DNA leads the way in criminal and missing persons identification. Unfortunately, other forensic methods like bitemarks and hair analysis have proven to be a bust.
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RICHMOND, Va. — The Virginia Department of Forensics Science hit an important milestone last month, according the Governor’s office. Scientists achieved the state’s 10,000th DNA database “cold hit.”
Last month, police linked DNA from the database to samples collected at the scene of a 2014 sexual assault in Northern Virginia.
“DNA Data Banks have become a 21st century crime-fighting tool, and the Virginia Department of Forensic Science has been at the forefront in using it to keep our citizens safe,” Governor McAuliffe said.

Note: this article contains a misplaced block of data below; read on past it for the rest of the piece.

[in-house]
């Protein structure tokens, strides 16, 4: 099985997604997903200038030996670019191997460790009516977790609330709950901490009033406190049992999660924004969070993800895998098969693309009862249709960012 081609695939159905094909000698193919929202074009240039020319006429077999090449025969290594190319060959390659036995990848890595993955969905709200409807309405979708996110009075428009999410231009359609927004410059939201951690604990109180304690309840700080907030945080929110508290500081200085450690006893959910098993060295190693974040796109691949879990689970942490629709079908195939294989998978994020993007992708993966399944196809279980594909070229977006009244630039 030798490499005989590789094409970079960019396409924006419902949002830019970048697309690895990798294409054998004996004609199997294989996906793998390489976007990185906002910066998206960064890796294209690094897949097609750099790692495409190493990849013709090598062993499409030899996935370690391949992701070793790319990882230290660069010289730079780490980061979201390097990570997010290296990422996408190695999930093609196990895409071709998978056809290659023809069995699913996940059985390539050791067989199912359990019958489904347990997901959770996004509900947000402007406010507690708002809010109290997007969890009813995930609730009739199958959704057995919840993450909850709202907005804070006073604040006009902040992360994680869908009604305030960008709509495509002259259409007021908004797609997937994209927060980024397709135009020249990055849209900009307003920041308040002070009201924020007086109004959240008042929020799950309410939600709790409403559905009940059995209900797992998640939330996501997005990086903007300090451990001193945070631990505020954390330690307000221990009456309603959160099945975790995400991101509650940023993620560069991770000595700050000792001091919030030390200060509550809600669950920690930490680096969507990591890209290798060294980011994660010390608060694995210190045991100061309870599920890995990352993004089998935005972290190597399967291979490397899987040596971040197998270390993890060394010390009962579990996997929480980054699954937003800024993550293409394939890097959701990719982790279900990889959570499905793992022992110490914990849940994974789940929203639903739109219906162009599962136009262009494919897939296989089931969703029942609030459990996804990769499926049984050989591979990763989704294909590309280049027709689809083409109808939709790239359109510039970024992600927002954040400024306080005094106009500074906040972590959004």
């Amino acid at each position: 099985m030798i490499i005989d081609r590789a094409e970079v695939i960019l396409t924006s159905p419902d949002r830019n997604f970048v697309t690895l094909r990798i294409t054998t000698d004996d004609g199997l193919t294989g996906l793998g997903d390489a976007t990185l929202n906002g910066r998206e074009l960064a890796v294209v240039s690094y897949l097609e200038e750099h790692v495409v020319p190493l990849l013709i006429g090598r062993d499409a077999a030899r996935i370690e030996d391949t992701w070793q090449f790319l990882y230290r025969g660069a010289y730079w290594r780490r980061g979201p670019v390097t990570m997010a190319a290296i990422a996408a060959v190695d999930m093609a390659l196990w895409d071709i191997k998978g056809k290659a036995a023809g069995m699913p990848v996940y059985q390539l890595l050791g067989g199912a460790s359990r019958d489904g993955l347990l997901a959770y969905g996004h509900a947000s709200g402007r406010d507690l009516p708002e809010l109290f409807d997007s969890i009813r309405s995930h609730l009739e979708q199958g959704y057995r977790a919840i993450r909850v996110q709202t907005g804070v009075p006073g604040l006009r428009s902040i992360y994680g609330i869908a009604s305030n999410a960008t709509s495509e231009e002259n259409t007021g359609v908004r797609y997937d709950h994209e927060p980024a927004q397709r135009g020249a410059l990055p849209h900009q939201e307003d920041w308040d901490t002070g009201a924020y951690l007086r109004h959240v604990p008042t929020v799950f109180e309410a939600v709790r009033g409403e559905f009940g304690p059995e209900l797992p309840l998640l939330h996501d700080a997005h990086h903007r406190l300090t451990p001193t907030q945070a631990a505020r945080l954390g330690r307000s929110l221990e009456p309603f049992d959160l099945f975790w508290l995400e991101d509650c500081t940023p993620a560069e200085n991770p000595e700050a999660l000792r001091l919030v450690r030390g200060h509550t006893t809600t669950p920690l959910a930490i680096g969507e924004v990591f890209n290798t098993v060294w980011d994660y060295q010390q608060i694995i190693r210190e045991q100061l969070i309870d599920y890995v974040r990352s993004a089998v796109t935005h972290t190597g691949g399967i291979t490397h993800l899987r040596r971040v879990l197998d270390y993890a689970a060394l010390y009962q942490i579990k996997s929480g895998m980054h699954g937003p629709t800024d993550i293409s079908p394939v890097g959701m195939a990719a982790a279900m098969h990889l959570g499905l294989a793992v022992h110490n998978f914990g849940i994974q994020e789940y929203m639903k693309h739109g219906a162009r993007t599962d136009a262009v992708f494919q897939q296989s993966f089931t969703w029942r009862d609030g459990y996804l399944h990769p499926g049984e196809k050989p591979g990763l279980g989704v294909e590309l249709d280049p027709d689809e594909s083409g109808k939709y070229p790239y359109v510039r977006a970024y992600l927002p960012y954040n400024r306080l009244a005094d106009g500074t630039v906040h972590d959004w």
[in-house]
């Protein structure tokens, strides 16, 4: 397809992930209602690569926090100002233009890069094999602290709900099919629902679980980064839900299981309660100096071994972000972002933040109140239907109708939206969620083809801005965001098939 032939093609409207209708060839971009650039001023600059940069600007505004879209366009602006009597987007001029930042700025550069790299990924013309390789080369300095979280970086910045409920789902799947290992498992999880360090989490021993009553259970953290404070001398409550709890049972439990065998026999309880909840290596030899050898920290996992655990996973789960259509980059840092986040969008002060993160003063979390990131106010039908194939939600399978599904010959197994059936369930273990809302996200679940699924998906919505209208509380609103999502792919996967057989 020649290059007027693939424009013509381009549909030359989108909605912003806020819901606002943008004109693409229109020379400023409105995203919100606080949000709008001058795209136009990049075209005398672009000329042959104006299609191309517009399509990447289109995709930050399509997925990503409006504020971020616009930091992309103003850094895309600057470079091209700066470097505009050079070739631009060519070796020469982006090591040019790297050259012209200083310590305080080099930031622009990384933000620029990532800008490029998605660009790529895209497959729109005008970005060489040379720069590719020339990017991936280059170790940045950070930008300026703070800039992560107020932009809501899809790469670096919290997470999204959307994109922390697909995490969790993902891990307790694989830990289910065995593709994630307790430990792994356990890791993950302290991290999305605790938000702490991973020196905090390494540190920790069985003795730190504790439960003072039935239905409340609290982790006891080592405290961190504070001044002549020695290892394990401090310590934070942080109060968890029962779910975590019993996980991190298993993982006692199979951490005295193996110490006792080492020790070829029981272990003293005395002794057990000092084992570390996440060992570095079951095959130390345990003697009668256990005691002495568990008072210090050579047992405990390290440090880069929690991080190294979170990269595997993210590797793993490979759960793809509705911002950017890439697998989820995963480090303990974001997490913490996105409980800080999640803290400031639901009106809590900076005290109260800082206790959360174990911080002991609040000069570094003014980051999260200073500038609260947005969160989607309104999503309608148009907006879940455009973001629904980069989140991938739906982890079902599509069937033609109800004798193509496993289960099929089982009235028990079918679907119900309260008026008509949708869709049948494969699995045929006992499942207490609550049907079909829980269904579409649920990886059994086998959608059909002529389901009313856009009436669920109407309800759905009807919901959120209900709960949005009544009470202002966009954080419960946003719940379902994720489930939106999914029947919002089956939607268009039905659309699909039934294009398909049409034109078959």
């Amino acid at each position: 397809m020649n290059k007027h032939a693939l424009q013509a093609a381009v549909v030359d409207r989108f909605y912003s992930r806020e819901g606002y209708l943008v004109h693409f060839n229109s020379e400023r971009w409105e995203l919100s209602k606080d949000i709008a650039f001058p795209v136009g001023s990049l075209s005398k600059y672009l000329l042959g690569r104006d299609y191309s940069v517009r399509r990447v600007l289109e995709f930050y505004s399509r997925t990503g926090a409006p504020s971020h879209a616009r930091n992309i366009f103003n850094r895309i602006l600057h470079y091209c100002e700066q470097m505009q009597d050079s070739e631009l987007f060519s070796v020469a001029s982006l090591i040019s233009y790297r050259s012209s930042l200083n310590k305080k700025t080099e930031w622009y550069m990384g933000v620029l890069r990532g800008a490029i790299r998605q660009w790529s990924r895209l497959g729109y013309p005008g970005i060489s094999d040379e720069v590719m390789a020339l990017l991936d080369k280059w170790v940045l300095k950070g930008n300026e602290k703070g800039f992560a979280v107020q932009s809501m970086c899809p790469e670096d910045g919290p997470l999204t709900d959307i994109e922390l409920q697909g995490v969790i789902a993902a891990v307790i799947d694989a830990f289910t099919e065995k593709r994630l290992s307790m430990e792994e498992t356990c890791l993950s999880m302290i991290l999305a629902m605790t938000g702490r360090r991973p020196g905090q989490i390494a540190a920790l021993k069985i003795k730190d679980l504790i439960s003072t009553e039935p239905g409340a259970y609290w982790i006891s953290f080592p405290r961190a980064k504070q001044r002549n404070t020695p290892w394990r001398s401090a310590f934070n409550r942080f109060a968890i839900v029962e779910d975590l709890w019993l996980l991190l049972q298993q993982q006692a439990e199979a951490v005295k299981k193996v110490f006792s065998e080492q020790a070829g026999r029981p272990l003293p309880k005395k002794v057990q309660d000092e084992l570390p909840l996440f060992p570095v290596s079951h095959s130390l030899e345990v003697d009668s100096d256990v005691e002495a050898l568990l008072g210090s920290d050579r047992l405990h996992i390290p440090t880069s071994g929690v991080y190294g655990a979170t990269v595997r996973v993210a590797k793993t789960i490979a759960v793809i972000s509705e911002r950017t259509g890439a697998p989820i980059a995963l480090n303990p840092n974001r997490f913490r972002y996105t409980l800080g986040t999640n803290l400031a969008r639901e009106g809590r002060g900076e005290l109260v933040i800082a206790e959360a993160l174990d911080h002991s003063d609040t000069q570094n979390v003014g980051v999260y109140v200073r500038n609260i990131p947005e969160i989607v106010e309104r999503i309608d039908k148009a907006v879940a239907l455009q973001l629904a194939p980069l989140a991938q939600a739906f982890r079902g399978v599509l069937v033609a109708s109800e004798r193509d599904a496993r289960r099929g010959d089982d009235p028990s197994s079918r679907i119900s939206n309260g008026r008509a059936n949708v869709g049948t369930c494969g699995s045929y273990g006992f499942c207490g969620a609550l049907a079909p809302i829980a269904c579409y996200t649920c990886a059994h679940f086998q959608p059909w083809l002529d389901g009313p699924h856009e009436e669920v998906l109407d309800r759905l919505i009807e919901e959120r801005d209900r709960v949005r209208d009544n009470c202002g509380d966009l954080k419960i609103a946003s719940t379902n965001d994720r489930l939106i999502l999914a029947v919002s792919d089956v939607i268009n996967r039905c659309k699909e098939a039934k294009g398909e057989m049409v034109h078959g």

Virginia’s DNA data bank was established in 1989, according the Governor’s Office.
Monday morning, McAuliffe and U.S. Senator Mark Warner toured the Central Laboratory in downtown Richmond. It is one of five labs in Virginia that helps process DNA evidence collected at crime scenes, among other tasks.
Senator Warner announced he planned on sponsoring legislation that would reestablish federal funding for state labs. The…
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